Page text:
Some 25,000 anti-expulsion demonstrators gathered in Tel Aviv’s Rabin Square Saturday to protest the government’s plan to deport asylum seekers to Uganda and Rwanda.
The demonstration is held under the banner of “Against the Expulsion of Asylum Seekers and for the Rehabilitation of the Neighborhoods of Southern Tel Aviv,” and was organized in cooperation with the Sudanese and Eritrean community organizations, the Stop the Expulsion movement, the South Tel Aviv Movement Against the Expulsion group, the Aid Organization for Refugees and Asylum Seekers in Israel and The Hotline for Refugees and Migrants.
Taking the podium at the rally, Monnim Harun, an asylum seeker from Sudan, started by sharing his experience at being a refugee in Israel, one, he says, who fled from violence and death like many others taking refuge in this country.
“At the age of 12, the Sudanese government tried to murder me and my family because I was from the wrong tribe,” he began. “No one dreams of leaving his home, his country and his family, and to go to seek shelter in a place he does not know.
“I am from an area in Sudan, where genocide has been going on for decades. The area where I grew up was attacked in the past year with chemical weapons by the Sudanese government. For 14 years the government has deliberately attacked its citizens with chemical weapons. Last Wednesday, just this week, again, the area where I was born and raised was attacked, and again dozens of people were killed, most of them children and women.
“For you it’s a newspaper headline, but for me it’s family. These are my brothers and sisters, and my cousins. This is my father and my uncle and my aunt, and a mother who has already been murdered. There are many more like me in Israel. Asylum seekers who got up this morning without knowing whether their relatives are alive or not. They ride with you on the bus, they wash the dishes in the restaurant where you eat, they clean the streets where you walk. And all this time they are in daily fear about the lives of the people they love.”
Harun then fumed at the government’s relegation of asylum seekers as illegal immigrants, calling to question who, if not them, are truly asylum seekers. He noted his request for asylum has not been answered for five years.
“We thought that the State of Israel would understand us more than anyone else, but the Israeli government does not want us here, saying we are not refugees.
“So I want to ask the Government of Israel: A person who escaped from forced labor under a dictatorial regime—is not a refugee? A person who is persecuted only because of his religion or ethnic origin—is not a refugee?! A person who has suffered violence, rape and torture in his country—is not a refugee?! A person who had his village burned and his family killed in front of his very eyes—is not a refugee?! A person who has survived genocide—is not a refugee?! So who is a refugee?!” he shouted, is impassioned words drawing laud cheers and claps.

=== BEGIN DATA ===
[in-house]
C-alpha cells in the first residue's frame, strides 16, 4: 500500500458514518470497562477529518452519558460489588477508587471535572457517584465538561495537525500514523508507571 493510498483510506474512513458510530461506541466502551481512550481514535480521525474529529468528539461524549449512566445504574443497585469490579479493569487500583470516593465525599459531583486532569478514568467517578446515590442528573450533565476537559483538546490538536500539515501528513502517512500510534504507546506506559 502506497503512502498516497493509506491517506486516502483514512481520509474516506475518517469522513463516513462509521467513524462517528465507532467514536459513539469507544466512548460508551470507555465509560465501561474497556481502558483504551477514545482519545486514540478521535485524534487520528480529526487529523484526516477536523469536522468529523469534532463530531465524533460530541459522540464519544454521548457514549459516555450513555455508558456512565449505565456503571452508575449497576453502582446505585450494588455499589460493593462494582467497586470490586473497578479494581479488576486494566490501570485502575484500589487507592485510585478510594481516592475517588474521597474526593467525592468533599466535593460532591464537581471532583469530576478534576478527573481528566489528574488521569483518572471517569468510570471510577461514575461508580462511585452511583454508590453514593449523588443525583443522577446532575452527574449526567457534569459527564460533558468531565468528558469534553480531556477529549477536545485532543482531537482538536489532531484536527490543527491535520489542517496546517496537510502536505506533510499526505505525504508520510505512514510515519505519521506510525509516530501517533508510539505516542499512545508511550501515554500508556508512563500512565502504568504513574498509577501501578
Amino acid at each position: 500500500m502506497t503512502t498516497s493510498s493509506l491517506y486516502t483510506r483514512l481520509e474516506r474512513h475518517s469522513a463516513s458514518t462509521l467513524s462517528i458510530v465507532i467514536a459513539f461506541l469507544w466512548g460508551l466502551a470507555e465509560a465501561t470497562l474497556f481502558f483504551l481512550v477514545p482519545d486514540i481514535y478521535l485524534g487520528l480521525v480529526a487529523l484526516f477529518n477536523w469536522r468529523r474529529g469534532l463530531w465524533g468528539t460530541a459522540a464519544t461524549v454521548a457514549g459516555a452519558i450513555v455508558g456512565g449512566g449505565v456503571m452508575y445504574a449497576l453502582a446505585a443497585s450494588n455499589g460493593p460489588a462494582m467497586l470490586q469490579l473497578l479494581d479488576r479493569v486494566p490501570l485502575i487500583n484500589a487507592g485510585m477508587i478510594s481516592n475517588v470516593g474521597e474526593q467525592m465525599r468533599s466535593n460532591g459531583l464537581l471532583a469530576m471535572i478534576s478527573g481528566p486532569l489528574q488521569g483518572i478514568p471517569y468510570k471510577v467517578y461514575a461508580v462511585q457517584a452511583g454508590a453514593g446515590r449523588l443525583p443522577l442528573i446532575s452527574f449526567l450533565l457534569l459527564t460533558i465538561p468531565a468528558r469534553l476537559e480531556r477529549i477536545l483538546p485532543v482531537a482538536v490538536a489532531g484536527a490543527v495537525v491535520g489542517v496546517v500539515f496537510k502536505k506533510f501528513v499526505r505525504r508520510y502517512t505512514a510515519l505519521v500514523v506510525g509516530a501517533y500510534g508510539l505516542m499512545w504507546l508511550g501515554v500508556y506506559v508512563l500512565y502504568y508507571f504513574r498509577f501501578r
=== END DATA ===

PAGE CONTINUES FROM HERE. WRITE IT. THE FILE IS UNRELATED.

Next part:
Shula Keshet, the leader of the South Tel Aviv against the Expulsion group and a resident of the Neve Sha’anan neighborhood in south Tel Aviv, backed Harun’s assertion, saying referring to asylum seekers as illegal immigrants is racist, and so is that imprisoning them or deporting them.
Keshet then called for the investment of funds for the rehabilitation of asylum seekers and south Tel Aviv, claiming apathy and money in politics prevented this so far.
“Routing tens of thousands of migrant workers and asylum seekers to one place and creating inhuman population density is racist, and so is to deport them, whether it be ‘voluntarily’ or forcefully.
“A voice calls from the neighborhoods—to dismantle the ghettos. A voice calls on the neighborhoods—to stop the expulsion policy of asylum seekers, to immediately stop the policy of evacuating residents from their homes, to stop the gentrification process in the neighborhoods.”
Sheffi Paz, leader of the pro-expulsion South Tel Aviv Liberation Front, along with several others from her organization reportedly tried to break into the stage and were removed by police.
They denied doing so.
“We did not come to demonstrate; we stood in front of the stage and filmed, and suddenly 15 policemen came and violently pulled us out.”
“Infiltrators are shouting on the stage, demonstrators from all over the country have come to the show of hatred towards the neighborhoods of south Tel Aviv, and us activists are being forced out to the sound of applause of the crowd.”
Paz said ahead of the rally her organization does not intend to stage a counter-protest.
Siding with Paz, Interior Minister Aryeh Deri dismissed the mass protest as a deceitful attempt to pressure the government against its decision, and reiterated that “the migrant workers will be removed; war refugees and children will remain.”
“I will continue to care for the residents of the neighborhoods and the character of the State of Israel despite the pressures and lies,” he tweeted.
By Ynet News